“CDC: Antibiotic Overuse Can Be Lethal” – Wall Street Journal, 4 March 2014

According to a report by the CDC, the overuse of antibiotics used to treat patients is spurring the formation of superbugs. While treatments vary between hospitals, some doctors prescribe their patients three times the amount of antibiotics that doctors in other hospitals prescribe, for comparable diseases.

The constant misuse has rendered many antibiotics ineffective and caused the rapid development of superbugs. Misuse can also make patients susceptible to other infections, like Clostridium difficile, or C. difficile, a bacterial infection.

The CDC’s report gathered information from hospitals and patients from 2010 and 2011. The report projected that reducing antibiotic use by 30% would lower C. difficile infections by 26%. Almost 250,000 patients contract C. difficile in the hospital, which can bring on sepsis and death.

A very powerful antibiotic that is often overused is vancomycin, which is prescribed for MRSA, a strain of Staph infection. In a study, over 20% of patients who were treated with intravenous vancomycin for MRSA never had MRSA.

The government is pushing to half the amount of C. difficile infections in five years. Doing so would prevent 20,000 deaths, 150,000 hospitalizations and cut $2 billion dollars from health-care expenses.

Obama also addressed this situation in his budget proposal for 2015, which contains $30 million to study and pinpoint strains of resistant bacteria, and promote communication between communities about outbreaks and remedies.

April 12, 2014

Fluid Management Systems

Copyright 2014   All rights Reserved by Fluid Management Systems, Inc.

www.fluidmanagementsystem.com     subodh@fluidmanagementsystem.com

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“Drug Makers’ Push into Injectables Could Ease Shortages” – Wall Street Journal, 26 March 2013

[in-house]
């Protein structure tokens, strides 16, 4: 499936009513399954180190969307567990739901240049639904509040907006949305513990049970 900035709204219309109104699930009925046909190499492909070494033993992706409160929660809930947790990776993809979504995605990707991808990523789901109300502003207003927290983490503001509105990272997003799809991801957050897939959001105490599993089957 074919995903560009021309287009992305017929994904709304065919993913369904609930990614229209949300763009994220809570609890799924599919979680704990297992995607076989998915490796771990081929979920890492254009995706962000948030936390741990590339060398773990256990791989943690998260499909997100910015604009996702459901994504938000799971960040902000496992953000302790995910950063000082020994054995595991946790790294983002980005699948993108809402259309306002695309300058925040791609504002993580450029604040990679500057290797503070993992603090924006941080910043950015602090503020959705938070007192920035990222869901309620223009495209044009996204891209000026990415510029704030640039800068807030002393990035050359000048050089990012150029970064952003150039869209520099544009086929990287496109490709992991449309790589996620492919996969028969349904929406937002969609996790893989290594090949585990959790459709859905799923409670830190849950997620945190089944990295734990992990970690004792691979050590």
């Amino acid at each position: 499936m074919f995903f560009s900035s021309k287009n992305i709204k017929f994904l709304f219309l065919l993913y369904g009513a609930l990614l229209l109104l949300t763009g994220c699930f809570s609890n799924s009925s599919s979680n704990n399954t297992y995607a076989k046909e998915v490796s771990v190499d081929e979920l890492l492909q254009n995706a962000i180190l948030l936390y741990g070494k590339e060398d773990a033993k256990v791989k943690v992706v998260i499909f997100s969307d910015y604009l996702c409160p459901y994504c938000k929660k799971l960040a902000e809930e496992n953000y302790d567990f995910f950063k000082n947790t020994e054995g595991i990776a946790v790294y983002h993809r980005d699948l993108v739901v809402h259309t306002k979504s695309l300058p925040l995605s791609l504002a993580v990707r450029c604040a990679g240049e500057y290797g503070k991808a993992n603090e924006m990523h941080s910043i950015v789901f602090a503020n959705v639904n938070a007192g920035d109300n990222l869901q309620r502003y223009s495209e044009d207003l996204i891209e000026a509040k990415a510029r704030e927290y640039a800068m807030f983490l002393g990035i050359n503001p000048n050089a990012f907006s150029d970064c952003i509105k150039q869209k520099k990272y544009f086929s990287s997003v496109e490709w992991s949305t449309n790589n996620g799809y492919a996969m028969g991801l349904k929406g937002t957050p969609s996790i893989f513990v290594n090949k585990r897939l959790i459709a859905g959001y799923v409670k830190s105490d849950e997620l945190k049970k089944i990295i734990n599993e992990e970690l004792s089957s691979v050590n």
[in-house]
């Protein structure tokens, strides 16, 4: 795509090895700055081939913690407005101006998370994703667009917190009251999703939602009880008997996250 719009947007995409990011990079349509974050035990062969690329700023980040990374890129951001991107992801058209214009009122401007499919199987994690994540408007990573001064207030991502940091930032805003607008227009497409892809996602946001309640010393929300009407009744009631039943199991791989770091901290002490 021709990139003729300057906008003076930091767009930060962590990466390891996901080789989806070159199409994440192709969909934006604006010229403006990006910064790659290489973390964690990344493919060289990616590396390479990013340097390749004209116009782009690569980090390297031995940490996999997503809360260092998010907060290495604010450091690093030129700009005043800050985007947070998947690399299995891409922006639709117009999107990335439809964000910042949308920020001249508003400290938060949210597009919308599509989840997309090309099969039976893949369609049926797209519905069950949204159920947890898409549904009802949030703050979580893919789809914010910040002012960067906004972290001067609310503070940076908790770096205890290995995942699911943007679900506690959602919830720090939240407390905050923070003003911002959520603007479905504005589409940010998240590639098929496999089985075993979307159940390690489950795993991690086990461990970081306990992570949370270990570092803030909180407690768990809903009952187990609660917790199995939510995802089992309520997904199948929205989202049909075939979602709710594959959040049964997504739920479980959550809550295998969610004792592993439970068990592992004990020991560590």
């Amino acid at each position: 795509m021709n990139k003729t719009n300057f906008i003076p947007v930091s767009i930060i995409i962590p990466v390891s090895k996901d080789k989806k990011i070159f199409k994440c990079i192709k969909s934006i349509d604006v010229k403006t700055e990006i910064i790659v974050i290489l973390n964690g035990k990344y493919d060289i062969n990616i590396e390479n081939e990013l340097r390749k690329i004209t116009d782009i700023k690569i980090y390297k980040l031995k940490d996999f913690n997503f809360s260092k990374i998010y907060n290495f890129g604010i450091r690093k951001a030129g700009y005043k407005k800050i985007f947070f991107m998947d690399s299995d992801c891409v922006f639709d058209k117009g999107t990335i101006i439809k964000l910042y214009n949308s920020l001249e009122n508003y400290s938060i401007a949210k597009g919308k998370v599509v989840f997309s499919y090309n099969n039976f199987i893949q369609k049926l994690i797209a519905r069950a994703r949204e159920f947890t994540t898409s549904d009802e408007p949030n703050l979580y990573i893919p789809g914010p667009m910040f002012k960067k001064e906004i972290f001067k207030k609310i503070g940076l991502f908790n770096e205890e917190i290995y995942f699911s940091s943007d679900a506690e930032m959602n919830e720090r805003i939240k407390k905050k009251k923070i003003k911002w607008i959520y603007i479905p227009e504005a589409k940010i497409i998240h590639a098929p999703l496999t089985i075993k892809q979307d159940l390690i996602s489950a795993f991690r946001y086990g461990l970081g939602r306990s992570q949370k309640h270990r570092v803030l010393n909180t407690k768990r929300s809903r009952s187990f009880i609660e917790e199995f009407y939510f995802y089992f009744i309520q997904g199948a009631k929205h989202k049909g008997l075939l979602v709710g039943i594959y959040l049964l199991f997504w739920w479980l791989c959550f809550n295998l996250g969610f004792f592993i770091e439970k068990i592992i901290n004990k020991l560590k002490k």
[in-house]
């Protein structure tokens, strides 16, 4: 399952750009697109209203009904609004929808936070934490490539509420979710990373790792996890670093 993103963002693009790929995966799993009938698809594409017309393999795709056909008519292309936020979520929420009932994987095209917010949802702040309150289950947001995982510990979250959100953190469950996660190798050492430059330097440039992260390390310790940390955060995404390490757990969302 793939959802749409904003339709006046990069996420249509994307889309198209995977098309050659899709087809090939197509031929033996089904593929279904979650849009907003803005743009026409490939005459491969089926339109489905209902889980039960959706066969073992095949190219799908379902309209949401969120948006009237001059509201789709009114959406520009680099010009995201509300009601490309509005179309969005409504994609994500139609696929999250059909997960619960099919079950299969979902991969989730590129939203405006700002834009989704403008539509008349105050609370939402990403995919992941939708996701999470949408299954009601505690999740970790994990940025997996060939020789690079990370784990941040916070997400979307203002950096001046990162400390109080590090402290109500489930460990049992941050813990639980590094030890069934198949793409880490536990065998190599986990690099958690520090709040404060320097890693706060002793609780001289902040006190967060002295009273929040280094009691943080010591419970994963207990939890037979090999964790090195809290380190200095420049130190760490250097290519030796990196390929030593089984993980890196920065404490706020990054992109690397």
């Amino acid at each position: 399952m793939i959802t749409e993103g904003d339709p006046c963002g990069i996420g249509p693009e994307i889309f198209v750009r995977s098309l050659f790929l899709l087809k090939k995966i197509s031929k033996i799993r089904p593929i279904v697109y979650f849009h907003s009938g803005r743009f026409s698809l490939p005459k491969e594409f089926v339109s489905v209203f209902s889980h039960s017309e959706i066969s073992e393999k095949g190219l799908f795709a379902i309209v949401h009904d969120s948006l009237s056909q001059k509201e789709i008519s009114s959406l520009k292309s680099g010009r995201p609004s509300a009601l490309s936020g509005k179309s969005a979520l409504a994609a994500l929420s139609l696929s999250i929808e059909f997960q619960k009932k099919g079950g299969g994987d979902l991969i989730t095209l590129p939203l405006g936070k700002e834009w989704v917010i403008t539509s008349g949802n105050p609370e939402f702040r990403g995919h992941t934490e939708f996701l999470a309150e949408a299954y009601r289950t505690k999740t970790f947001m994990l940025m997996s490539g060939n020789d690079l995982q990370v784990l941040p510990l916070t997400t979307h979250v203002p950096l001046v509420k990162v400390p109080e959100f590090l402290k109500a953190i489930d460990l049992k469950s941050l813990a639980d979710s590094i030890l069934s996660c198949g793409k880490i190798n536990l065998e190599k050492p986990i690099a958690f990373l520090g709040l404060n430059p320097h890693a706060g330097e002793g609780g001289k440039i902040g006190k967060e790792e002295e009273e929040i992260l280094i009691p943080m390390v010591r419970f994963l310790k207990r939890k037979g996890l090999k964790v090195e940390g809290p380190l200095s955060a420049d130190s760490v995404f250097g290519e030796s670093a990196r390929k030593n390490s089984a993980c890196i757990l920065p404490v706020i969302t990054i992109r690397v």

Healthcare and drug companies are looking to join a market largely held by hospitals: injectable drugs, a $7 billion industry that often experiences shortages.

Drug mogul Becton Dickinson (BD), for example, plans on introducing 20-30 new injectable medicines to the US over the next few years, some of which have been in short supply. International drug companies are also seizing the market. Jordan-based Hikma Pharmaceuticals will launch 5-10 products in the next few years, also introducing a few of which have been scarce.

Companies like BD are attracted to this market because of the supply issue; and while sterilizing injectable drugs can prove difficult, the payoff is big: almost one billion vials  are sold each year. However, companies might have to wait for the long-run, as producing sterile medicines can be expensive with low profits. Many companies left the market due to the cost, leaving some drugs to just one manufacturer. In addition, manufacturing problems, supply constraints and government investigation of manufacturing plants have pushed many drug firms to abandon facilities or slow down production.

What resulted was an even larger shortage in 2011: 183, as opposed to 23 five years earlier. According to the FDA, the shortages fell to 84 in 2012, partly because Pfizer began manufacturing limited cancer injectables and some plants, which were previously shut down, reopened.

Yet, in order to turn a profit, many companies are looking into raising prices by 10%. This would greatly affect hospitals and their drug buyers, who will most likely fight the increases. In order to cut costs and availability, drug companies should consider  producing and selling drugs in multi-dose vials. Fluid Management Systems, Inc. has the technology to manage and monitor injectable drug inventories in multi-dose vials.

Conceived, Developed and Written by Dr. Subodh Das and Tara Mahadevan

April 10, 2013

Fluid Management Systems

Copyright 2013   All rights Reserved by Fluid Management Systems, Inc.

www.fluidmanagementsystem.com     subodh@fluidmanagementsystem.com

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